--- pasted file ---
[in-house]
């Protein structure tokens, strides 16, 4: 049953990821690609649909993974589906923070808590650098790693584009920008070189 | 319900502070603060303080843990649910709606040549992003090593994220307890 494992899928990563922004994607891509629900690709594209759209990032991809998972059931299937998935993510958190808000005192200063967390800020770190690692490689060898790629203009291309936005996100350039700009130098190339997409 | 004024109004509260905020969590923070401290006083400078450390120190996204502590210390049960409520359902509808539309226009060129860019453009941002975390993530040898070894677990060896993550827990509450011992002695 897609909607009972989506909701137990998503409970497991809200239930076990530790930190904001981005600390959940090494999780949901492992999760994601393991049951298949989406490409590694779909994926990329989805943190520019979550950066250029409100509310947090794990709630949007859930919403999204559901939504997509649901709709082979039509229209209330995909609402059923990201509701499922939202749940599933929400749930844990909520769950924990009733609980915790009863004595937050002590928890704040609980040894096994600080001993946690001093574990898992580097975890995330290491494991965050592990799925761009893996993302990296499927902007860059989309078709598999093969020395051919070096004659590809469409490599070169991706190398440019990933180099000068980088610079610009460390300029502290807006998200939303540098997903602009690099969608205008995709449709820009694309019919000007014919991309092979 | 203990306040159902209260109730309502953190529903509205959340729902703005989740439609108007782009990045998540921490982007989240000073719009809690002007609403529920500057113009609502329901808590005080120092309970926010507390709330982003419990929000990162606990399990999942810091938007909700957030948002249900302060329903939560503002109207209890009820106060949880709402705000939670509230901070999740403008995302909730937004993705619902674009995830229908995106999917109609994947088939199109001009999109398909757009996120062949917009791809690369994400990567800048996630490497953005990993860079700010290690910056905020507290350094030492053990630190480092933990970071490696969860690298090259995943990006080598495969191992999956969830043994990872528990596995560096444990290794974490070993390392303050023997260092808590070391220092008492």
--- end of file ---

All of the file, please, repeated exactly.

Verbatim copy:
[in-house]
């Protein structure tokens, strides 16, 4: 049953990821690609649909993974589906923070808590650098790693584009920008070189 | 319900502070603060303080843990649910709606040549992003090593994220307890 494992899928990563922004994607891509629900690709594209759209990032991809998972059931299937998935993510958190808000005192200063967390800020770190690692490689060898790629203009291309936005996100350039700009130098190339997409 | 004024109004509260905020969590923070401290006083400078450390120190996204502590210390049960409520359902509808539309226009060129860019453009941002975390993530040898070894677990060896993550827990509450011992002695 897609909607009972989506909701137990998503409970497991809200239930076990530790930190904001981005600390959940090494999780949901492992999760994601393991049951298949989406490409590694779909994926990329989805943190520019979550950066250029409100509310947090794990709630949007859930919403999204559901939504997509649901709709082979039509229209209330995909609402059923990201509701499922939202749940599933929400749930844990909520769950924990009733609980915790009863004595937050002590928890704040609980040894096994600080001993946690001093574990898992580097975890995330290491494991965050592990799925761009893996993302990296499927902007860059989309078709598999093969020395051919070096004659590809469409490599070169991706190398440019990933180099000068980088610079610009460390300029502290807006998200939303540098997903602009690099969608205008995709449709820009694309019919000007014919991309092979 | 203990306040159902209260109730309502953190529903509205959340729902703005989740439609108007782009990045998540921490982007989240000073719009809690002007609403529920500057113009609502329901808590005080120092309970926010507390709330982003419990929000990162606990399990999942810091938007909700957030948002249900302060329903939560503002109207209890009820106060949880709402705000939670509230901070999740403008995302909730937004993705619902674009995830229908995106999917109609994947088939199109001009999109398909757009996120062949917009791809690369994400990567800048996630490497953005990993860079700010290690910056905020507290350094030492053990630190480092933990970071490696969860690298090259995943990006080598495969191992999956969830043994990872528990596995560096444990290794974490070993390392303050023997260092808590070391220092008492």